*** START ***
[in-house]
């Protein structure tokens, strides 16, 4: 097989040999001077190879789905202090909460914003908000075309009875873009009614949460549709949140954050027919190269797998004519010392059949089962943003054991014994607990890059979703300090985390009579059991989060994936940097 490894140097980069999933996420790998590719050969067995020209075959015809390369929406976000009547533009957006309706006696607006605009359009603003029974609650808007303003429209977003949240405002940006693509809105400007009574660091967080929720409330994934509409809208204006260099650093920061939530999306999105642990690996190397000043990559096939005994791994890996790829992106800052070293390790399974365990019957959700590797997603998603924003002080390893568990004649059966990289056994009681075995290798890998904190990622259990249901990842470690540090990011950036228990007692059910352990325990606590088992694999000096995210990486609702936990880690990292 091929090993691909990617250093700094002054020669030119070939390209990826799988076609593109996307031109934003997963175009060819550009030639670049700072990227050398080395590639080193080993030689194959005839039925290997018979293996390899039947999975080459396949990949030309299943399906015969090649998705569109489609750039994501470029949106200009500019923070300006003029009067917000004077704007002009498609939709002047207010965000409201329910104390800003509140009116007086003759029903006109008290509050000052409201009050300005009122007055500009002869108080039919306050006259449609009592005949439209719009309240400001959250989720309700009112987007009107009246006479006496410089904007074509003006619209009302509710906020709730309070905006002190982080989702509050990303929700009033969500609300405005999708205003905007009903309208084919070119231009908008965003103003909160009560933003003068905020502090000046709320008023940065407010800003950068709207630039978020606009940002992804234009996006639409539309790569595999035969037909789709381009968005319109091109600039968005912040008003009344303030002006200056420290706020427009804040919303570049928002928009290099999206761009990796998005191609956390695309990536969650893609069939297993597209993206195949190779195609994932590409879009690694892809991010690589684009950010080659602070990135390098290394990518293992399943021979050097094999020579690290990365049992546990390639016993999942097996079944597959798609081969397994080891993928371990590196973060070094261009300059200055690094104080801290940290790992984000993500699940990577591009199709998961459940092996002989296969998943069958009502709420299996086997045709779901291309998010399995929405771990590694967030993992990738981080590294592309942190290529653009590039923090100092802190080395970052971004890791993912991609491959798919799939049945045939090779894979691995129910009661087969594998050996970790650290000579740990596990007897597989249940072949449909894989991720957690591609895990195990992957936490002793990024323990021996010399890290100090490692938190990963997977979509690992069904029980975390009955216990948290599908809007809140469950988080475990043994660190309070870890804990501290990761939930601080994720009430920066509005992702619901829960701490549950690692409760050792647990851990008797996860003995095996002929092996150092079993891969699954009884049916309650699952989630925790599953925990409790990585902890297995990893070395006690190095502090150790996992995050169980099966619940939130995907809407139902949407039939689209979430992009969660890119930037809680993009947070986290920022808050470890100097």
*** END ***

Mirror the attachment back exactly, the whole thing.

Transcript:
[in-house]
């Protein structure tokens, strides 16, 4: 097989040999001077190879789905202090909460914003908000075309009875873009009614949460549709949140954050027919190269797998004519010392059949089962943003054991014994607990890059979703300090985390009579059991989060994936940097 490894140097980069999933996420790998590719050969067995020209075959015809390369929406976000009547533009957006309706006696607006605009359009603003029974609650808007303003429209977003949240405002940006693509809105400007009574660091967080929720409330994934509409809208204006260099650093920061939530999306999105642990690996190397000043990559096939005994791994890996790829992106800052070293390790399974365990019957959700590797997603998603924003002080390893568990004649059966990289056994009681075995290798890998904190990622259990249901990842470690540090990011950036228990007692059910352990325990606590088992694999000096995210990486609702936990880690990292 091929090993691909990617250093700094002054020669030119070939390209990826799988076609593109996307031109934003997963175009060819550009030639670049700072990227050398080395590639080193080993030689194959005839039925290997018979293996390899039947999975080459396949990949030309299943399906015969090649998705569109489609750039994501470029949106200009500019923070300006003029009067917000004077704007002009498609939709002047207010965000409201329910104390800003509140009116007086003759029903006109008290509050000052409201009050300005009122007055500009002869108080039919306050006259449609009592005949439209719009309240400001959250989720309700009112987007009107009246006479006496410089904007074509003006619209009302509710906020709730309070905006002190982080989702509050990303929700009033969500609300405005999708205003905007009903309208084919070119231009908008965003103003909160009560933003003068905020502090000046709320008023940065407010800003950068709207630039978020606009940002992804234009996006639409539309790569595999035969037909789709381009968005319109091109600039968005912040008003009344303030002006200056420290706020427009804040919303570049928002928009290099999206761009990796998005191609956390695309990536969650893609069939297993597209993206195949190779195609994932590409879009690694892809991010690589684009950010080659602070990135390098290394990518293992399943021979050097094999020579690290990365049992546990390639016993999942097996079944597959798609081969397994080891993928371990590196973060070094261009300059200055690094104080801290940290790992984000993500699940990577591009199709998961459940092996002989296969998943069958009502709420299996086997045709779901291309998010399995929405771990590694967030993992990738981080590294592309942190290529653009590039923090100092802190080395970052971004890791993912991609491959798919799939049945045939090779894979691995129910009661087969594998050996970790650290000579740990596990007897597989249940072949449909894989991720957690591609895990195990992957936490002793990024323990021996010399890290100090490692938190990963997977979509690992069904029980975390009955216990948290599908809007809140469950988080475990043994660190309070870890804990501290990761939930601080994720009430920066509005992702619901829960701490549950690692409760050792647990851990008797996860003995095996002929092996150092079993891969699954009884049916309650699952989630925790599953925990409790990585902890297995990893070395006690190095502090150790996992995050169980099966619940939130995907809407139902949407039939689209979430992009969660890119930037809680993009947070986290920022808050470890100097």